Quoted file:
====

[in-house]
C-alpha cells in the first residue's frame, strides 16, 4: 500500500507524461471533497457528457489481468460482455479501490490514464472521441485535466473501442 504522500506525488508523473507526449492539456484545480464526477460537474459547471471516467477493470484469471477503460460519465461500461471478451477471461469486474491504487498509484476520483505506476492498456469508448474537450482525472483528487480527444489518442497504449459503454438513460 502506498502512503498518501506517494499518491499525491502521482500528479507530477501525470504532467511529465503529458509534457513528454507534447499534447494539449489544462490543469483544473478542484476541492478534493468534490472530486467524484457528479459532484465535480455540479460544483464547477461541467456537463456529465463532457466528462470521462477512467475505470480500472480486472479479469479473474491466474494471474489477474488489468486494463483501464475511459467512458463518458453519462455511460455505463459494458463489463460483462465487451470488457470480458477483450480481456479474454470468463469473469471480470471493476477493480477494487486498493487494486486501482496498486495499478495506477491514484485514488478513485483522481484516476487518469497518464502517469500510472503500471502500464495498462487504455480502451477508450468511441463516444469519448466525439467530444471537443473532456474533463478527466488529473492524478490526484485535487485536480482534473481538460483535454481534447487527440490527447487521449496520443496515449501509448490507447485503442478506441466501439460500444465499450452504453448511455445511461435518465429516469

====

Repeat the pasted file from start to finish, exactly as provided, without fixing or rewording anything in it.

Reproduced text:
[in-house]
C-alpha cells in the first residue's frame, strides 16, 4: 500500500507524461471533497457528457489481468460482455479501490490514464472521441485535466473501442 504522500506525488508523473507526449492539456484545480464526477460537474459547471471516467477493470484469471477503460460519465461500461471478451477471461469486474491504487498509484476520483505506476492498456469508448474537450482525472483528487480527444489518442497504449459503454438513460 502506498502512503498518501506517494499518491499525491502521482500528479507530477501525470504532467511529465503529458509534457513528454507534447499534447494539449489544462490543469483544473478542484476541492478534493468534490472530486467524484457528479459532484465535480455540479460544483464547477461541467456537463456529465463532457466528462470521462477512467475505470480500472480486472479479469479473474491466474494471474489477474488489468486494463483501464475511459467512458463518458453519462455511460455505463459494458463489463460483462465487451470488457470480458477483450480481456479474454470468463469473469471480470471493476477493480477494487486498493487494486486501482496498486495499478495506477491514484485514488478513485483522481484516476487518469497518464502517469500510472503500471502500464495498462487504455480502451477508450468511441463516444469519448466525439467530444471537443473532456474533463478527466488529473492524478490526484485535487485536480482534473481538460483535454481534447487527440490527447487521449496520443496515449501509448490507447485503442478506441466501439460500444465499450452504453448511455445511461435518465429516469